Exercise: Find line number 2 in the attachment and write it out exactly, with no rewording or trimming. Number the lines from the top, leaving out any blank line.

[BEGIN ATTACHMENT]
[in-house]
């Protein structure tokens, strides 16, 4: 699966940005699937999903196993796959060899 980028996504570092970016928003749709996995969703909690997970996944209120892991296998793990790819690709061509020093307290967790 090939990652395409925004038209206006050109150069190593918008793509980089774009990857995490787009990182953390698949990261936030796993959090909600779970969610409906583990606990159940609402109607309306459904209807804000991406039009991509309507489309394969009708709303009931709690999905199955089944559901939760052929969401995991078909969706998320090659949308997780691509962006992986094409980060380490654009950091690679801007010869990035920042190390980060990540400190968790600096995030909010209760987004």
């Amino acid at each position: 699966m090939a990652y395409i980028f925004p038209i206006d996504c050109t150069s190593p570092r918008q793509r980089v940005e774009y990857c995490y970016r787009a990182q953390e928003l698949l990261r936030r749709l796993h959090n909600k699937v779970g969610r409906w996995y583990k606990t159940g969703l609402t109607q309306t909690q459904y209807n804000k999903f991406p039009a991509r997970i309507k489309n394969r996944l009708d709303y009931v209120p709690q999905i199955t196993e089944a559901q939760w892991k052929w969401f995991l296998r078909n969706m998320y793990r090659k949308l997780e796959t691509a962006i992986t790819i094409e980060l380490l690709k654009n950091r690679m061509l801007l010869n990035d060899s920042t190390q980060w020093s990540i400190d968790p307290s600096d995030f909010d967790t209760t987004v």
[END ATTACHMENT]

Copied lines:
């Protein structure tokens, strides 16, 4: 699966940005699937999903196993796959060899 980028996504570092970016928003749709996995969703909690997970996944209120892991296998793990790819690709061509020093307290967790 090939990652395409925004038209206006050109150069190593918008793509980089774009990857995490787009990182953390698949990261936030796993959090909600779970969610409906583990606990159940609402109607309306459904209807804000991406039009991509309507489309394969009708709303009931709690999905199955089944559901939760052929969401995991078909969706998320090659949308997780691509962006992986094409980060380490654009950091690679801007010869990035920042190390980060990540400190968790600096995030909010209760987004």